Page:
Consider 3 congruent rectangles each with aspect ratio sqrt(3), i.e., 1.73 to 1. Overlap two of them so that exactly two of their vertices and the diagonal between them coincide. Overlap the third rectangle the same way. This forms a regular hexagon. Equivalently, cover a regular hexagon with three rectangles with short rectangle edges coinciding with hexagon edges.

The rectangle looks like (and is) a typical rectangle with 90 degree angles but has a secret gateway to the world of regular hexagons and equilateral triangles with 120 and 60 degree angles.

Starting with US letter paper, 8.5 by 11 inches, remove 2.15 inches to yield 6.35 by 11, the desired aspect ratio. Also, this rectangle can be cut into 3, yielding three 6.35 by 3.67 rectangles which are interestingly themselves of the desired aspect ratio, ready to overlap into a regular hexagon. (sqrt 3)/3 = 1/(sqrt 3).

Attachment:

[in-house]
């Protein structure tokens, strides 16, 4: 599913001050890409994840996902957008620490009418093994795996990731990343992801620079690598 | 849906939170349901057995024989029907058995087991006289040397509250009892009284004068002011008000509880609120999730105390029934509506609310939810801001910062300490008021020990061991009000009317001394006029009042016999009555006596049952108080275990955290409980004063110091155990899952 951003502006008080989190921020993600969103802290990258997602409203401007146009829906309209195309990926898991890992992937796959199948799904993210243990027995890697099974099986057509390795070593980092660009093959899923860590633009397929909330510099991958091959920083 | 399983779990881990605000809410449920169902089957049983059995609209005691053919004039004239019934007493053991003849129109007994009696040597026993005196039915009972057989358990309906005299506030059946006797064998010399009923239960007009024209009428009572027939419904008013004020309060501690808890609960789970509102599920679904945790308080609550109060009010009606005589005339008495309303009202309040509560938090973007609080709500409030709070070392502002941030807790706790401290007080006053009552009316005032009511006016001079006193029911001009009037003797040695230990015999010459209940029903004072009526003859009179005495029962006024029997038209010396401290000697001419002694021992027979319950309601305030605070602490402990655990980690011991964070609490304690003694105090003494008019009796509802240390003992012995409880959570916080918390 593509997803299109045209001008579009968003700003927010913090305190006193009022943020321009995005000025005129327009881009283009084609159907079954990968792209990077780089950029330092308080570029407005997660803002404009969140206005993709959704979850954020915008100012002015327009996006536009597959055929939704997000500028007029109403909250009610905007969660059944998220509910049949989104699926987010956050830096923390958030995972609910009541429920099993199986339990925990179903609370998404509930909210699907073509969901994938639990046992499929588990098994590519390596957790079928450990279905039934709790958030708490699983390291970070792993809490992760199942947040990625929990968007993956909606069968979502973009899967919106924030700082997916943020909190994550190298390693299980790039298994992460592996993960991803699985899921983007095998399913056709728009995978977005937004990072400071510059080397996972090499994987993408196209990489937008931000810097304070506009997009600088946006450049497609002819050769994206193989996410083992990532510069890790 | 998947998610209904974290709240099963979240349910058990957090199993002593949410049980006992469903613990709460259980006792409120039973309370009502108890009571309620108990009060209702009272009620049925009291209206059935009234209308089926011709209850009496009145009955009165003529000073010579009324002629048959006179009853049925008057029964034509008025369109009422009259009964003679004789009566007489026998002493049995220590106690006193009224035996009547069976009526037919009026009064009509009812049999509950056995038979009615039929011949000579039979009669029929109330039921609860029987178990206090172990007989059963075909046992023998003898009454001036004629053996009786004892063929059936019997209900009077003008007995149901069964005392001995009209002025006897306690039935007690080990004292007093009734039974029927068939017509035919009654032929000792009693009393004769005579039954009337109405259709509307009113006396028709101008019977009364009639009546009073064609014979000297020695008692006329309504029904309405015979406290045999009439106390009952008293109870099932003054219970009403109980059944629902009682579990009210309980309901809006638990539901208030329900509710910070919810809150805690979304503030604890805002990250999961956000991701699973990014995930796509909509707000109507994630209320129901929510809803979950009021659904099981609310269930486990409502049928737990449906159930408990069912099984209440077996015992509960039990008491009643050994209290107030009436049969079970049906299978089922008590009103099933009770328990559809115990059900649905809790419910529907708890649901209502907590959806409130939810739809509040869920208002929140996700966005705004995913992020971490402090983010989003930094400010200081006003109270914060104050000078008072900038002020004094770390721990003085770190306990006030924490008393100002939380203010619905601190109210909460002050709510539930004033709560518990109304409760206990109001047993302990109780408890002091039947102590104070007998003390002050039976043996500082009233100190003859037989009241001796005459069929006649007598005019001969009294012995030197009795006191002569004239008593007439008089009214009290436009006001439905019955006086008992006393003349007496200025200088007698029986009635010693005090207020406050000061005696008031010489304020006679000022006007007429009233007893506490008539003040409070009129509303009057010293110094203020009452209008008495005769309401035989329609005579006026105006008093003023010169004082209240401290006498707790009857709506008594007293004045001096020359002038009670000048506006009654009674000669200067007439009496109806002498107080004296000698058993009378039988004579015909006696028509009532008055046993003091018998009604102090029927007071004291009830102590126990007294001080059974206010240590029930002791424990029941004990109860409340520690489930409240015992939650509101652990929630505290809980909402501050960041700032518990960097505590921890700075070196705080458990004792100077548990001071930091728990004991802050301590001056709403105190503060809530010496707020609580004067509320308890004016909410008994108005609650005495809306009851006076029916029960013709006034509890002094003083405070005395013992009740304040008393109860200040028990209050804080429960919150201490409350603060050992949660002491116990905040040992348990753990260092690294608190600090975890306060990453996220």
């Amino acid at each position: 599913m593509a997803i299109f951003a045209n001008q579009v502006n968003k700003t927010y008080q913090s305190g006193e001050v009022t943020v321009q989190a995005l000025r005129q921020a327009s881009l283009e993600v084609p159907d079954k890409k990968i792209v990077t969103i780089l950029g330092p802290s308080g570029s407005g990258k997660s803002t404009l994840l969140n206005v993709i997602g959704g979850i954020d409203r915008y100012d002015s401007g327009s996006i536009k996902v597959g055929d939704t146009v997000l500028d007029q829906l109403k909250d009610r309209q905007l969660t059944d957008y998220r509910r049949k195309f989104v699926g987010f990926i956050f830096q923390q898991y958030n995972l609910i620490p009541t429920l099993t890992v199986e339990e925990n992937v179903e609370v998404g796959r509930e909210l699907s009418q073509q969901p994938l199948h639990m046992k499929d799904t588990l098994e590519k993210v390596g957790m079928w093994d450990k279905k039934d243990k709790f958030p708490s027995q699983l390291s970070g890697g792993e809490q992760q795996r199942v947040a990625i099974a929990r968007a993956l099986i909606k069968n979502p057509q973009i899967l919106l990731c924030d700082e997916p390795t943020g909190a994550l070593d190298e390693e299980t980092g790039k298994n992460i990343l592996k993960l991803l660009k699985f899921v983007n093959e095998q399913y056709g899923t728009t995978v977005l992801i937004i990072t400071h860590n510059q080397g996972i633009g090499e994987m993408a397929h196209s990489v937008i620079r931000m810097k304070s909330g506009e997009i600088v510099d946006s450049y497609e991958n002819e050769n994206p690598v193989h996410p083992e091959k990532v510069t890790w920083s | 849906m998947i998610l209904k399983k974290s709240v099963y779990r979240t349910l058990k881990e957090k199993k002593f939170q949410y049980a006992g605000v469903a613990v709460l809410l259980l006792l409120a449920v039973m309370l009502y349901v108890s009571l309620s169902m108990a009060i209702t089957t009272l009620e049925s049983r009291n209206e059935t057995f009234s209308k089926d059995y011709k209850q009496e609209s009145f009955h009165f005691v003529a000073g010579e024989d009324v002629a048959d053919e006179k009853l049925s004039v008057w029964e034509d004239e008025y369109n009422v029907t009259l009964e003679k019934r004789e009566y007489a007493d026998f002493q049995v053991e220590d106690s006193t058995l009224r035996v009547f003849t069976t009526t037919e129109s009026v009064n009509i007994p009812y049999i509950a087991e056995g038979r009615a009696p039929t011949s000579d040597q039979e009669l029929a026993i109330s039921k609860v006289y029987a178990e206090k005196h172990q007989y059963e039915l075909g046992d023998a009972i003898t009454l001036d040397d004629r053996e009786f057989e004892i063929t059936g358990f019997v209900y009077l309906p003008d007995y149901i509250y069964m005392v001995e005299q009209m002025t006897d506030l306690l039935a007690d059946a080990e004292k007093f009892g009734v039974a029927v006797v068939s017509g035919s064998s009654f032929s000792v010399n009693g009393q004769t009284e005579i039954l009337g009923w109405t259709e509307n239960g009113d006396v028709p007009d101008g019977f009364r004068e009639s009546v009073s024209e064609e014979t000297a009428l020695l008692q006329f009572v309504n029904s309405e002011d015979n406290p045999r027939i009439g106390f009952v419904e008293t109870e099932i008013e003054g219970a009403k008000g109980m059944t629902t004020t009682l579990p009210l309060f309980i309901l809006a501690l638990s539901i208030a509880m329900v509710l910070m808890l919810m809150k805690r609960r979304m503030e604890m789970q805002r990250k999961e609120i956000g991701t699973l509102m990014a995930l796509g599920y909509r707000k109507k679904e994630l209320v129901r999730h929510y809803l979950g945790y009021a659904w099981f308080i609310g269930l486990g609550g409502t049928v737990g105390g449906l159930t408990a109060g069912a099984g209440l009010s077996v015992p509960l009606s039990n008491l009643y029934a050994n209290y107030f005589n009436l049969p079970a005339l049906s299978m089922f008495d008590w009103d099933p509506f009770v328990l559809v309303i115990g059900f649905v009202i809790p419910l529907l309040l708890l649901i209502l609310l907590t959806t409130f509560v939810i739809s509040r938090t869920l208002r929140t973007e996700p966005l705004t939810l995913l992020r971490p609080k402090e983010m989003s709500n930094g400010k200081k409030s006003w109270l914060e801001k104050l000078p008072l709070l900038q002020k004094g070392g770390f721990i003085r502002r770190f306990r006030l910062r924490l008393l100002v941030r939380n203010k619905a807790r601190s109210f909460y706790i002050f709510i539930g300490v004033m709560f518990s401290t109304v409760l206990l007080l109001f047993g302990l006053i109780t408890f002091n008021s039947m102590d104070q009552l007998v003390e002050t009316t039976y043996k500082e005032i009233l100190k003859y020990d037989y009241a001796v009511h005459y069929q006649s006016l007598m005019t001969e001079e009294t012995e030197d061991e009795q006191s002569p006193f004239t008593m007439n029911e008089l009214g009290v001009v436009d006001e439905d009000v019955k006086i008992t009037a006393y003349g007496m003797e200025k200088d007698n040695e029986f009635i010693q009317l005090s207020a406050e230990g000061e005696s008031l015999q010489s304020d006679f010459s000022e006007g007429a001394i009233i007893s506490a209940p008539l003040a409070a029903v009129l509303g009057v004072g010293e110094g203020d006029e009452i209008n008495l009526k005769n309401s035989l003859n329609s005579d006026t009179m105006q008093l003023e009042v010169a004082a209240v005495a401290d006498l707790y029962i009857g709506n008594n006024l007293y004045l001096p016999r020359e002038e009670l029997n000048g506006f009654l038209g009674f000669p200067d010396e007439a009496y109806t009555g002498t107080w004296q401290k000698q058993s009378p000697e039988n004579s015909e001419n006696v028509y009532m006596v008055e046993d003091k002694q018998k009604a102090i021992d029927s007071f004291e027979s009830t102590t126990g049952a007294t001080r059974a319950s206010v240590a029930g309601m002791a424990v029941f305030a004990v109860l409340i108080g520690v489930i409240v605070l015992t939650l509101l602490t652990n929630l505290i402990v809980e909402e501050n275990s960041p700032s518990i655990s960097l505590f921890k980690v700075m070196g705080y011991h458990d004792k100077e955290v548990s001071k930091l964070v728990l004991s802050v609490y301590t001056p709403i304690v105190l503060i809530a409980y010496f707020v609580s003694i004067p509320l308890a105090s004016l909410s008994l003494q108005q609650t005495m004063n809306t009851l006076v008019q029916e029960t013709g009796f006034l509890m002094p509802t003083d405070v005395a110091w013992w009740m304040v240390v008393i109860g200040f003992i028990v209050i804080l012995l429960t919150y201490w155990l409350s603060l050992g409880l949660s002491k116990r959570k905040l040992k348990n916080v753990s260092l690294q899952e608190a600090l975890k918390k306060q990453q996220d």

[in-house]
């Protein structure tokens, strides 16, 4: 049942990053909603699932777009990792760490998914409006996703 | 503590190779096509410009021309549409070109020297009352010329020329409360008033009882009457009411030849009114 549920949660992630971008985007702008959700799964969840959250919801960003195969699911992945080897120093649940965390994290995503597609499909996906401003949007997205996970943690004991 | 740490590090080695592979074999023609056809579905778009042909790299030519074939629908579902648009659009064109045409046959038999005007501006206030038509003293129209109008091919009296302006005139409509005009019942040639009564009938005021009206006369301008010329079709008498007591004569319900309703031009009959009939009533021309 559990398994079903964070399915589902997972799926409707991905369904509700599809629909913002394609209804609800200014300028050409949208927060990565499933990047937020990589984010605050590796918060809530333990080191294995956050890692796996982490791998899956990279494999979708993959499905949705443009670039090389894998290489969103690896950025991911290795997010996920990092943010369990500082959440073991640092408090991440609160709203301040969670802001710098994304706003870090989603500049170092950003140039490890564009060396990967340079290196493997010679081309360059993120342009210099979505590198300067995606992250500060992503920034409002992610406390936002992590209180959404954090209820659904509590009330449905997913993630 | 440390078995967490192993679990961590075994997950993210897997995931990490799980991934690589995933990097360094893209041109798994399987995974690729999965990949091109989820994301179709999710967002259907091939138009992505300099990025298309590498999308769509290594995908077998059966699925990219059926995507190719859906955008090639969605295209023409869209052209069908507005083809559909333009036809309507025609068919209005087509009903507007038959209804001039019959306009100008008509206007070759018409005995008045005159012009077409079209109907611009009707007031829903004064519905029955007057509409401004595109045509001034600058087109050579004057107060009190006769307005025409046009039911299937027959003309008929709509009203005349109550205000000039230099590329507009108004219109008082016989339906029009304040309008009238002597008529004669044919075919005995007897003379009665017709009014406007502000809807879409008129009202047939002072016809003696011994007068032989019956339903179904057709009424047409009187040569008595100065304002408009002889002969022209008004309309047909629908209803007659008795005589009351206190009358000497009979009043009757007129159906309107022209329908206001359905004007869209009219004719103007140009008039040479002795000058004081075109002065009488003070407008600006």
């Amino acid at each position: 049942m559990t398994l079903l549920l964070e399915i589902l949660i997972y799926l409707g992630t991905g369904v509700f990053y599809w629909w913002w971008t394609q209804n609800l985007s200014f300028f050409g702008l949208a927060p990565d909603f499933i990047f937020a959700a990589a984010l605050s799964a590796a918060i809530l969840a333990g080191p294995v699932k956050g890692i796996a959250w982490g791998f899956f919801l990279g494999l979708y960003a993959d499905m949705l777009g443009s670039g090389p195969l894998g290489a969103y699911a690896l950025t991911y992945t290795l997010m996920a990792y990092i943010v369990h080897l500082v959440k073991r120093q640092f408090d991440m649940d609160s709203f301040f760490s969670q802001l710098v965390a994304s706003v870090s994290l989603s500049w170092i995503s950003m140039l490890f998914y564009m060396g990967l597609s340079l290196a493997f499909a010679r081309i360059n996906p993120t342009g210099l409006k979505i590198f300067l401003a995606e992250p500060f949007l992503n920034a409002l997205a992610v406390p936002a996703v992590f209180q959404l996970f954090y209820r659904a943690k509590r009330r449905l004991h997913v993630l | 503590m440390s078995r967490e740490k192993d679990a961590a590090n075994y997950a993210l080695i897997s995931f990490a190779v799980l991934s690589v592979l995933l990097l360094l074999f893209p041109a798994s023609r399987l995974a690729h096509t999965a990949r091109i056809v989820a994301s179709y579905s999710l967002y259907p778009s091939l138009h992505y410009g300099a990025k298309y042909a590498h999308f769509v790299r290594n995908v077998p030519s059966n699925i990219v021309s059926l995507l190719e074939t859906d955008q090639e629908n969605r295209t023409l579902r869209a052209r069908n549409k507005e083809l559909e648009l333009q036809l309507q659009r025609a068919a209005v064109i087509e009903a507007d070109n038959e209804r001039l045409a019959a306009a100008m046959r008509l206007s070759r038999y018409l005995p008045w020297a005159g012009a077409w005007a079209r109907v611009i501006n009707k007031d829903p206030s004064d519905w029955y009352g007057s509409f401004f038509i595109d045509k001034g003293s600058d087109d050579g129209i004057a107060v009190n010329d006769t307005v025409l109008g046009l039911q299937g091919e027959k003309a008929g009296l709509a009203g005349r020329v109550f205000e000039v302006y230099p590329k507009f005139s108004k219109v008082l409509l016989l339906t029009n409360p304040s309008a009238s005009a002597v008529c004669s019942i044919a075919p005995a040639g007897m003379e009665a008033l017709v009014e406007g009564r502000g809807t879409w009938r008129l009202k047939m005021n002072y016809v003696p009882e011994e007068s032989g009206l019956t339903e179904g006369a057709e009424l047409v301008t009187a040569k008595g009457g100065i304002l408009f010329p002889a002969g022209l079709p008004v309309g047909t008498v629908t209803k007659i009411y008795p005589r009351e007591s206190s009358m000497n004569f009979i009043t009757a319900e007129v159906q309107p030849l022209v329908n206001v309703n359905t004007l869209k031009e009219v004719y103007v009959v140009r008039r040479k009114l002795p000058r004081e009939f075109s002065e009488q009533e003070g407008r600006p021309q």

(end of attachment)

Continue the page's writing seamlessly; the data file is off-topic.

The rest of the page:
Using the square root of an integer as an aspect ratio is reminiscent of A4 paper (and A series paper in general), which uses sqrt 2.

Explore further this construction technique of overlapping the diagonals of rectangles. For what aspect ratio will 4 copies of such a rectangle cover a regular octagon? A regular 2n-gon? These should be easy.

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